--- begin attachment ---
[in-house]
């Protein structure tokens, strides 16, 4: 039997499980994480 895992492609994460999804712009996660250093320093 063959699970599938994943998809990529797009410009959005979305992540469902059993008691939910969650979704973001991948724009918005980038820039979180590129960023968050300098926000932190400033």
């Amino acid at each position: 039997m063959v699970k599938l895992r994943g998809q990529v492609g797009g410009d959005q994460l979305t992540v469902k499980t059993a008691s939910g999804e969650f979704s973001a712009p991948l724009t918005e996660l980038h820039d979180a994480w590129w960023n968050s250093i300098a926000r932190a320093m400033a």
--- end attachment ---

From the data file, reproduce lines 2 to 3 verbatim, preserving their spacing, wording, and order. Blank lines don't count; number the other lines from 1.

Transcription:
């Protein structure tokens, strides 16, 4: 039997499980994480 895992492609994460999804712009996660250093320093 063959699970599938994943998809990529797009410009959005979305992540469902059993008691939910969650979704973001991948724009918005980038820039979180590129960023968050300098926000932190400033």
């Amino acid at each position: 039997m063959v699970k599938l895992r994943g998809q990529v492609g797009g410009d959005q994460l979305t992540v469902k499980t059993a008691s939910g999804e969650f979704s973001a712009p991948l724009t918005e996660l980038h820039d979180a994480w590129w960023n968050s250093i300098a926000r932190a320093m400033a």